According to him the main positive knowledge of science is its practical applicability. Science is an instrument of control over our physical and social conditions. Certainty of true or positive knowledge for Comte is that it is practical use to people in their day-to-day lives. He rejects as metaphysical large sector of science such as theory of probability, investigation into the structure of matter or the theory of evolution, which are realms of enquiry lacking practical exploration. Comte employed the historical method. Thus, consists of the comparison between successive states of human development or of humanity. So, it reveals the laws of the inevitable transition from one to another. Sociology also used to varying degrees the methods of the other sciences, which are ordered hierarchically: observation (as in astronomy), experimentation (as in Physics and Chemistry) and comparison (as in Biology), of which the historical method is a subcategory. Mill was in different ways influenced by the Comtean positivist movement. Although Mill was motivated by his beliefs but he made an important criticism of the system that Comte had not lived up sufficiently to his positivist principles. Mill did not produce any sociological analysis and methodology of social science. He discussed that the nature of things in them or the hidden cause of phenomena are inaccessible to the human mind. Nothing can be the object of knowledge except our experience and what can infer from our experience. Such experience yields sets to particular facts about individual events. In relation to the study of man in society Mill argues that the new social sciences should be modelled upon Newtonian mechanics. There are three important reasons. Firstly, it is linked to his desire that science, particularly social science, should enable to us to predict events so that they can be more effectively controlled. Secondly, Newtonian mechanics can be seen as confirming well to the positivist ideal of explanation and as exemplifying a non-necessitarian view of causation. Thirdly, Mill holds to an atomistic view of the universe, which can be seen, specifically in his methodological individualistic interpretation of the social sciences.
He argues that the laws governing the behaviour of the people in social interaction can be inferred from the laws, which govern the behaviour of individuals apart from society. That means, he says laws of the society are derived from the individuals in the society as a whole. The law-like relations between social phenomena cannot observe in any simple sense, nor can they in general be arrived at important tool for the society of human sciences. The laws of psychology are the only secure basis for social science. Every social phenomenon could be reduced to psychology. This is called the theoretical reductionism, which we do not find in Comte. Again, Herbert Spencer is holding a positivist view of science but he himself denies that he is a Comtean positivist or that the positivist movement had any important influence upon him. Spencer undertakes empirical comparative research which involves systematic documentation and team work research and classification of data. In this sense his position is different from Comte. He believes that sociology is not the queen of the science. Moreover, Comte attaches too much important to men’s ideas, as opposed to the organization of society.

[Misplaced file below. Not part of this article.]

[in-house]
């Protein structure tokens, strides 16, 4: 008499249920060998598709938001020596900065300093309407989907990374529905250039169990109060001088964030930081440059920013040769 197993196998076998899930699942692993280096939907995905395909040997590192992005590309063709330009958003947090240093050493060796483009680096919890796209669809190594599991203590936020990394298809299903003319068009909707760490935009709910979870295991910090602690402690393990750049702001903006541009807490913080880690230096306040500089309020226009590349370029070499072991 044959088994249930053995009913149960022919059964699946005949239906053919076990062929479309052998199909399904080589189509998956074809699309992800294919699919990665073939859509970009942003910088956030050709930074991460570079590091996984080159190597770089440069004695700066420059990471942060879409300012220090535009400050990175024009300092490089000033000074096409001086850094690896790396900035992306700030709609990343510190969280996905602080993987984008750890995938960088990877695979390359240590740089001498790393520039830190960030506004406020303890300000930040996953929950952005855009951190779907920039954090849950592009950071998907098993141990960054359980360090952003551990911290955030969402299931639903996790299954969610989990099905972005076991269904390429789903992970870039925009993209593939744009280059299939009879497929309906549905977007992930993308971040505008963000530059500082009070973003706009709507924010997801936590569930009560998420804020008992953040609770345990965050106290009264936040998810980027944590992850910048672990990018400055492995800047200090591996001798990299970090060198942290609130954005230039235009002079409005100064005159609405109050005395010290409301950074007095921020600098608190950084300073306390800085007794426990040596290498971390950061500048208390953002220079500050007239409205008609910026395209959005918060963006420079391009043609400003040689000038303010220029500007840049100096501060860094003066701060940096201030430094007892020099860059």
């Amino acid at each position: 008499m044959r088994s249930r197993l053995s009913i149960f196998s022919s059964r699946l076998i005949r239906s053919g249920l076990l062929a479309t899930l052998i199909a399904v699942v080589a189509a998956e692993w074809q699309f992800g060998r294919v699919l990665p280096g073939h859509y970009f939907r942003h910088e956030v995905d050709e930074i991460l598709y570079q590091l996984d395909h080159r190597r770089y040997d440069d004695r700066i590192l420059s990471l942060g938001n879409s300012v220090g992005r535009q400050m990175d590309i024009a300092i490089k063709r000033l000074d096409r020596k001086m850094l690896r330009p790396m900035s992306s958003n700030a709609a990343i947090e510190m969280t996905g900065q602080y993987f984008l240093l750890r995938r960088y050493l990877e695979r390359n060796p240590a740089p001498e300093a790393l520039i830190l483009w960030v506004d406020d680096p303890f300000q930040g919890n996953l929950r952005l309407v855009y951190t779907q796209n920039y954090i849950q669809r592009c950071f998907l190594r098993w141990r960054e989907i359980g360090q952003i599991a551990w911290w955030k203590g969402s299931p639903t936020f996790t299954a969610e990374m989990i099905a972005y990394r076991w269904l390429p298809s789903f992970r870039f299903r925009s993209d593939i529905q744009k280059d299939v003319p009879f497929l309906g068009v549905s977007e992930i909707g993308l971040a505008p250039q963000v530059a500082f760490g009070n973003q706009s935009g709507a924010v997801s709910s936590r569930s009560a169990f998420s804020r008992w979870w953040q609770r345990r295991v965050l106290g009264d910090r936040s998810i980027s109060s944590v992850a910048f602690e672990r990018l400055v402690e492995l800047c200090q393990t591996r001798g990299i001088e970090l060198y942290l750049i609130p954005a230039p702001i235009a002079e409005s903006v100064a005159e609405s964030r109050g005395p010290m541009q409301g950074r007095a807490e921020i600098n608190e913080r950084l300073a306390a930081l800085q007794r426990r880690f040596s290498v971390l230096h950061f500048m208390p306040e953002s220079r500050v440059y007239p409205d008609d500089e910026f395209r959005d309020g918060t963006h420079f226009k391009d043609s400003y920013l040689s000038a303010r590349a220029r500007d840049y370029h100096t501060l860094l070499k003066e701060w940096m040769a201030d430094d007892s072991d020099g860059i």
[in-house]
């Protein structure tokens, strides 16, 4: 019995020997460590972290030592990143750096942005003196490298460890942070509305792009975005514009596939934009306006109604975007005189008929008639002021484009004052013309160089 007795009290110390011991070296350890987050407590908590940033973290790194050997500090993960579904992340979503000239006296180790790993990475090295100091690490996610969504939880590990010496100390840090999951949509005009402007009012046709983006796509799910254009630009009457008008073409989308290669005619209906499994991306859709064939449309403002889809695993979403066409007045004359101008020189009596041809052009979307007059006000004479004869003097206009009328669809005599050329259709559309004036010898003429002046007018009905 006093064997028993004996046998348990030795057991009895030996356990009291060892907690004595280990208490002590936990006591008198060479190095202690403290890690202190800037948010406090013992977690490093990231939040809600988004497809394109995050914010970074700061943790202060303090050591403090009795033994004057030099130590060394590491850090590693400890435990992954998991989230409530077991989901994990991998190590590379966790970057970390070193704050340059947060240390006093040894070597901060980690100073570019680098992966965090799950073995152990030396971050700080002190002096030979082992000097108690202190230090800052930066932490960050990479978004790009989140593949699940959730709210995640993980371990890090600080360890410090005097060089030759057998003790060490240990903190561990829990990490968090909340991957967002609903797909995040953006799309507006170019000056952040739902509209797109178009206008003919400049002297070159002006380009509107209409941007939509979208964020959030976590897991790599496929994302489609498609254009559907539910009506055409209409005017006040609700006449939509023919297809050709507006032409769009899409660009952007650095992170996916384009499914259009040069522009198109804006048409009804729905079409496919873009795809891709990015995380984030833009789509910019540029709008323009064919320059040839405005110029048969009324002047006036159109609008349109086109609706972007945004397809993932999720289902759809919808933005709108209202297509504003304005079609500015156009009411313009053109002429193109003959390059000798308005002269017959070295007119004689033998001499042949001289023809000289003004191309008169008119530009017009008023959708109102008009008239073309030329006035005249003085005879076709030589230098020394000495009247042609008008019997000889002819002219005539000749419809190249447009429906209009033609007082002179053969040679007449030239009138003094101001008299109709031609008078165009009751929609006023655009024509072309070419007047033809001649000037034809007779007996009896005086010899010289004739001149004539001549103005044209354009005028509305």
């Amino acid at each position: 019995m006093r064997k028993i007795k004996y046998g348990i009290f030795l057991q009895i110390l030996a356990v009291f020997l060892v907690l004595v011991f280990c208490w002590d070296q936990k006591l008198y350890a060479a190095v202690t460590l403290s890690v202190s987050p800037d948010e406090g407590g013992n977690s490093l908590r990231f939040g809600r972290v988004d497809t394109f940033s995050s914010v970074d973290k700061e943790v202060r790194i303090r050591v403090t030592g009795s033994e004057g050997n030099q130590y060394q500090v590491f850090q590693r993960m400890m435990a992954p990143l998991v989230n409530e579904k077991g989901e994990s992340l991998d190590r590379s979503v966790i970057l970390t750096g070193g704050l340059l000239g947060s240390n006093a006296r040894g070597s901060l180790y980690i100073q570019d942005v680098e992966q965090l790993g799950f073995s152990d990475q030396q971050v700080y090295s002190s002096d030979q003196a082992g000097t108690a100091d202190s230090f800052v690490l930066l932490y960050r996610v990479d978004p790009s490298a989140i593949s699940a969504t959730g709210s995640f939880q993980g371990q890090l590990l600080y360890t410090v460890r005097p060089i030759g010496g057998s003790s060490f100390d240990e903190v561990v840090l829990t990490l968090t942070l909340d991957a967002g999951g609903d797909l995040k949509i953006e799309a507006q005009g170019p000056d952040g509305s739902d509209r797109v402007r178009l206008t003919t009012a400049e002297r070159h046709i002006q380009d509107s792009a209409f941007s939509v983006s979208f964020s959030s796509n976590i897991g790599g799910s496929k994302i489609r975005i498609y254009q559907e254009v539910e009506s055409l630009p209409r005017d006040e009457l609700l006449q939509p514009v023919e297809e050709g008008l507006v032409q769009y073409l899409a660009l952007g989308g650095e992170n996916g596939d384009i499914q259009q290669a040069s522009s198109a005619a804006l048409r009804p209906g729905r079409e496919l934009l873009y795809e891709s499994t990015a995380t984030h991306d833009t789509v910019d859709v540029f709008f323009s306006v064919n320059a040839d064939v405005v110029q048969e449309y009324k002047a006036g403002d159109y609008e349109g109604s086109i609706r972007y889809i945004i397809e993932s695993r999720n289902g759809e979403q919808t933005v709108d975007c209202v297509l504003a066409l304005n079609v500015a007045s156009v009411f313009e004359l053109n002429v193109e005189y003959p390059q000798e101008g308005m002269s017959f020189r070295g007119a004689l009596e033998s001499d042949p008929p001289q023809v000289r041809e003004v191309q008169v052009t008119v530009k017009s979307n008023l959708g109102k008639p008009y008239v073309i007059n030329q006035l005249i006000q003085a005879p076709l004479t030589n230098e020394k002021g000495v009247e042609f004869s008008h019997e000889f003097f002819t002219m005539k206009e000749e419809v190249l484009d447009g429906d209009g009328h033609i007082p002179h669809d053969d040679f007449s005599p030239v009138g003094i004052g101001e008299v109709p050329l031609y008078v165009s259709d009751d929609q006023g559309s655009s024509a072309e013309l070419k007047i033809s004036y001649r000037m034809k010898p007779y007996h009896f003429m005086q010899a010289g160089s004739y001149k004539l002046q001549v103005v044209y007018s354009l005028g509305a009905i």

Spencer criticizes Comte’s hierarchy for being serial, maintaining rather that the sciences have developed in coordination. Spencer sees the observation and laws within different disciplines as influencing each other, rather than one science being the condition for the development of the next. Spencer classifies those sciences which consider the forms in which we come to know phenomena (logic and mathematics) and those sciences which study the phenomena either in their individual elements (mechanics, physics, chemistry etc.) or in their totalities (astronomy, biology psychology, sociology, etc.). Spencer also distinguishes between common sense and scientific knowledge. Common sense knowledge takes a fairly systematic form and it can understand and explicate only those combinations of phenomena that are directly apprehend by our senses. We can predict those phenomena which are in constant, direct and simple causal relations with each other. But scientific knowledge is also based on sense-impression. It arises where the relations between phenomena are not a direct and unproblematic kind. Scientific thought is found where inference and reasoning have to be applied to give a plausible account of how phenomena are linked together a law-like relationship. The sole function of scientific inference and reasoning is to enable us to establish lawful relations between phenomena and the relations not being immediately apparent to our sense. However, it is more important that Spencer believes some unknowable entities like, religion and metaphysical things. He noticed universality of religious beliefs and practices. Also, he believes that religion must perform some useful function for human life. A set of religious and metaphysical forces or noumena that can be felt, not known and which are ultimately incomprehensible.